There is a heartfelt scene between Mushu and Mulan on the mountainside. While Mulan did join the army to save her father, she also wanted to prove that she could so something right. So when she looked in the mirror, she’d see someone worthwhile. But she was wrong, she sees nothing. Mulan does not get long to dwell; figures are popping out of the snow; Shan Yu and five of his men survived. Demonstrating her bravery, Mulan rides to the city and attempts to warn Shang and the troops that Shan Yu is still alive. No one listens to her, now that she looks like a woman again; Mulan retorts to Shang “you trusted Ping, why is Mulan any different.” Yet, we can tell that the trio are intrigued. They readily follow her when she has a plan after Shan Yu breaks out of the dragon and kidnaps the Emperor. There’s a reprise of Make a Man Out of You as the men dress as concubines to break into the palace. Shang joins them as they climb the pillars, like Mulan did back at camp.
The trio are the distraction and Shang and Mulan rescue the Emperor. Mulan has the idea to use the lanterns as a zip line, but cuts off her own escape to stay with Shang when Shan Yu violently headbutts the captain. She reveals herself as “the solider from the mountains” who stole away Shan Yu’s victory. Shan Yu chases her, ending up on the roof. All Mulan has left on her is her fan and (totally awesome!) spins it around Shan Yu’s sword, then pins him to the roof as Mushu lights a giant firework. As Shan Yu is carried away, Mulan mutters “get off the roof, get off the roof!” tackling Shang as she escapes the explosion.
Chi Fu once again goes after Mulan, but now Shang and the others stand in front of her, calling her a “hero” when Chi Fu insists she’s a woman, she’s not worth protecting. The Emperor descends and has his say. “You stole your father’s armor, ran away from home, impersonated a soldier, deceived your commanding officer, dishonored the Chinese army, destroyed my palace, and…you have saved us all.” He bows to her. The crowd follows his lead so soon, everyone is bowing to Mulan. He offers her a position on his staff, but she politely declines; “I’ve been away from home long enough.” He gifts her his medal, “so your family will know what you have done for me”, and Shan Yu’s sword, “so the world will know what you have done for China.” Mulan hugs the Emperor…she can get away with that because she just saved China. Her friends hug her as well and Shang awkwardly compliments her…”you fight good.” The Emperor gives Shang some advice once Mulan has gone: “the flower that blooms in adversity is the most rare and beautiful of all.” Which translates to “you don’t meet a girl like that every dynasty.”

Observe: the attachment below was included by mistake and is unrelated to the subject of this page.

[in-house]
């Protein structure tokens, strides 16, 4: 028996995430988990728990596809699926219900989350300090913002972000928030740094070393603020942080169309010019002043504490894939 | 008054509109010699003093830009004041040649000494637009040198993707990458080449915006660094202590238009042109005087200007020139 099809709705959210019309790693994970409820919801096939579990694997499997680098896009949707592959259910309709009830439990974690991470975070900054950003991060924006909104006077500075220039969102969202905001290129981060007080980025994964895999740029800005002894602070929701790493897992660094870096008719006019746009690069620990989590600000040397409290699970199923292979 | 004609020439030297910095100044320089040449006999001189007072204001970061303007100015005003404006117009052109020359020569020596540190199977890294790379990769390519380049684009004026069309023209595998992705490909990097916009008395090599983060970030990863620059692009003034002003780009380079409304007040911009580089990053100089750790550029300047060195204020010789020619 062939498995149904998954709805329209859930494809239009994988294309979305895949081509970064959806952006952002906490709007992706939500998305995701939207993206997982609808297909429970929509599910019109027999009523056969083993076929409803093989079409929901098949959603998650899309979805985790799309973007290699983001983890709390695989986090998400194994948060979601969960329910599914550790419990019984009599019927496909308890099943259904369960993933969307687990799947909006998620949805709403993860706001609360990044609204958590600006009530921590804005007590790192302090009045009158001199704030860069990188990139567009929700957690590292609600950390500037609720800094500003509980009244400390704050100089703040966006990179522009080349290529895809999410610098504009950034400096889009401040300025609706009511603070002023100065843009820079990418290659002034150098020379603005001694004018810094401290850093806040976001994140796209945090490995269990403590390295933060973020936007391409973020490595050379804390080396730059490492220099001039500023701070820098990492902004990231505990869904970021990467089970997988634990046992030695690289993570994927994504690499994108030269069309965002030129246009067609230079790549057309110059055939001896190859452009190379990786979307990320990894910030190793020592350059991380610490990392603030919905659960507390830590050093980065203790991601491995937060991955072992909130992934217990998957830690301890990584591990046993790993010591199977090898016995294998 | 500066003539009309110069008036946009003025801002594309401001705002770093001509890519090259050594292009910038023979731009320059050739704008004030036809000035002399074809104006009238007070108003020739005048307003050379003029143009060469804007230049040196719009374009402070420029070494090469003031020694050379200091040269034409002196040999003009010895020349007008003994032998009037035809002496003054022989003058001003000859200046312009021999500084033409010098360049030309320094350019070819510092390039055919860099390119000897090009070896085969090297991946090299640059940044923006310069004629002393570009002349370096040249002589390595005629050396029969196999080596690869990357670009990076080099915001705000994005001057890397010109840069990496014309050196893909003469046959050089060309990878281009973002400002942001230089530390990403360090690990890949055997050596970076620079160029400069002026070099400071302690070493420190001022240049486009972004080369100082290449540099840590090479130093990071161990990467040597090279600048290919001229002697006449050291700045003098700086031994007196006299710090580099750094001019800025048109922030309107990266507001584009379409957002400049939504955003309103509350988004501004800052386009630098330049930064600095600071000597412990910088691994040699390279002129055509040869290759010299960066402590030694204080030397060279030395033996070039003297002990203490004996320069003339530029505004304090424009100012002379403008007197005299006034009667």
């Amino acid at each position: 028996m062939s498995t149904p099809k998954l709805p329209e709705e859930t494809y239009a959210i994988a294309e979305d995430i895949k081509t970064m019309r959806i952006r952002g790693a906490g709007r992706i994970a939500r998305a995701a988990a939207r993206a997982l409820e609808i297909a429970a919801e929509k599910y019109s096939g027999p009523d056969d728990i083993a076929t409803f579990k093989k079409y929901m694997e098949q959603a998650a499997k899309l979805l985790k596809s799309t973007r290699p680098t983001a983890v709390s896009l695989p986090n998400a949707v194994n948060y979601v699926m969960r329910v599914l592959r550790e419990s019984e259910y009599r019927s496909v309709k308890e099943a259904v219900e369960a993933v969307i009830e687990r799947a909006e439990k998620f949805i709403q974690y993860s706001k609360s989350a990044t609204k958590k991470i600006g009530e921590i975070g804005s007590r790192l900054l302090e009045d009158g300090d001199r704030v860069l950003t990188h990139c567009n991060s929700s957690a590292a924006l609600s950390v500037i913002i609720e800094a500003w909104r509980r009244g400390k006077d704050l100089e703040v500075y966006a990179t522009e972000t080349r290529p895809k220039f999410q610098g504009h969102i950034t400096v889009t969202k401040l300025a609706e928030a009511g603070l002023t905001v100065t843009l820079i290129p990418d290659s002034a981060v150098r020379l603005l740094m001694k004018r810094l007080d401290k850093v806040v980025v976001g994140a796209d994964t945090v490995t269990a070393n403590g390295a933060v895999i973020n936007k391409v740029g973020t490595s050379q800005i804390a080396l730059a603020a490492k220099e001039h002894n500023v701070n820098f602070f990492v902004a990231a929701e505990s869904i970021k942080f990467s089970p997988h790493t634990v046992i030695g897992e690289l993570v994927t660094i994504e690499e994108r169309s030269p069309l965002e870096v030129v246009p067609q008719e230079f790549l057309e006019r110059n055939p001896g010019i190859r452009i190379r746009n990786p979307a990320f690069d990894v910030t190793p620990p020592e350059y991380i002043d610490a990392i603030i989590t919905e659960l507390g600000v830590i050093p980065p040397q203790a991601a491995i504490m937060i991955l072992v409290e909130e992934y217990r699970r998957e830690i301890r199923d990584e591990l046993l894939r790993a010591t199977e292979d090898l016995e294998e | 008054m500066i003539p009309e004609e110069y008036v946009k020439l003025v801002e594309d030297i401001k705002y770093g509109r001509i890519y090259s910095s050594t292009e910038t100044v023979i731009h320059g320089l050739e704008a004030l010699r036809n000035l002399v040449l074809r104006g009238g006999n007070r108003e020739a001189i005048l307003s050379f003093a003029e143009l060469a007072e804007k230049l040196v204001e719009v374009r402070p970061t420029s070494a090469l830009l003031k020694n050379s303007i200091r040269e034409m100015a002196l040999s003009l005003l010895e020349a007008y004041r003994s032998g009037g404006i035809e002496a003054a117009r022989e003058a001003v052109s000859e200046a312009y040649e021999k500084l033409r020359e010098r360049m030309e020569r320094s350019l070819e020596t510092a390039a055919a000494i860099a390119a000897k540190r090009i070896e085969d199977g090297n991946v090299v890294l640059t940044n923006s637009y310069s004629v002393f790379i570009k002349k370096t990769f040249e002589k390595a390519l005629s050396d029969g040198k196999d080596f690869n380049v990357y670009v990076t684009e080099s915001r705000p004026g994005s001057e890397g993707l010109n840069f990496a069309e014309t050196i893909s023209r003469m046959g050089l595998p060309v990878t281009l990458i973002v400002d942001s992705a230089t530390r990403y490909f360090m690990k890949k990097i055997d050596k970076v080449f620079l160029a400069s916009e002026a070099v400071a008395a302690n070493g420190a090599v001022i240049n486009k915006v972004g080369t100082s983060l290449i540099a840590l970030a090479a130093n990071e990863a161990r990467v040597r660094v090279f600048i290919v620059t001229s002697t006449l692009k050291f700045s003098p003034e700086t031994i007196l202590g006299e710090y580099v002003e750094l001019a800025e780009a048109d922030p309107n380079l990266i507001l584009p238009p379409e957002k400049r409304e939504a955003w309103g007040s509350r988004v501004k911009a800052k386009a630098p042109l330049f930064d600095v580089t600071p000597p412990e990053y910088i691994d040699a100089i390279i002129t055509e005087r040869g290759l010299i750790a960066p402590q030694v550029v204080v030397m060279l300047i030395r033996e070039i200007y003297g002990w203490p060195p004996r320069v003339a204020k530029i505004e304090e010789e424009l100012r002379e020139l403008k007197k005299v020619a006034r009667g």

Mulan’s father is sitting beneath the cherry blossom tree and Mulan presents her gifts to him, they’re to honor the Fa family. He sets them aside and embraces his daughter; “the greatest gift is having you for a daughter.” Just as the grandmother is making a crack about Mulan should have brought home a man, Shang shows up and again awkwardly compliments Mulan. She saves him by inviting him to dinner. Grandma shouts “would you like to stay forever!” A happy ending.
As a girl growing up in the nineties, I like Mulan for not being a typical princess movie. Mulan is the hero of the film and shows that girls can kick butt too, that girls are just as good as boys. The romance between her and Shang is almost an after-thought, which is okay. They’re also a more modern couple, equal in their relationship. Disney tried to expand that idea with a sequel that is definitely not as good as the first. They threw in problems, which happens in real life, but managed to exaggerate reactions, and Mushu was really annoying.
I enjoy this soundtrack, and really need to get a copy of it. The song over the credits, True To Your Heart was performed by Stevie Wonder and 98˚ (again, it was the nineties and boy bands were all the rage, lol). I also remember an ice show of the film, starring Michelle Kwan and she thus became my favorite figure skater.
As always, I welcome questions or comments.
Up Next: Tarzan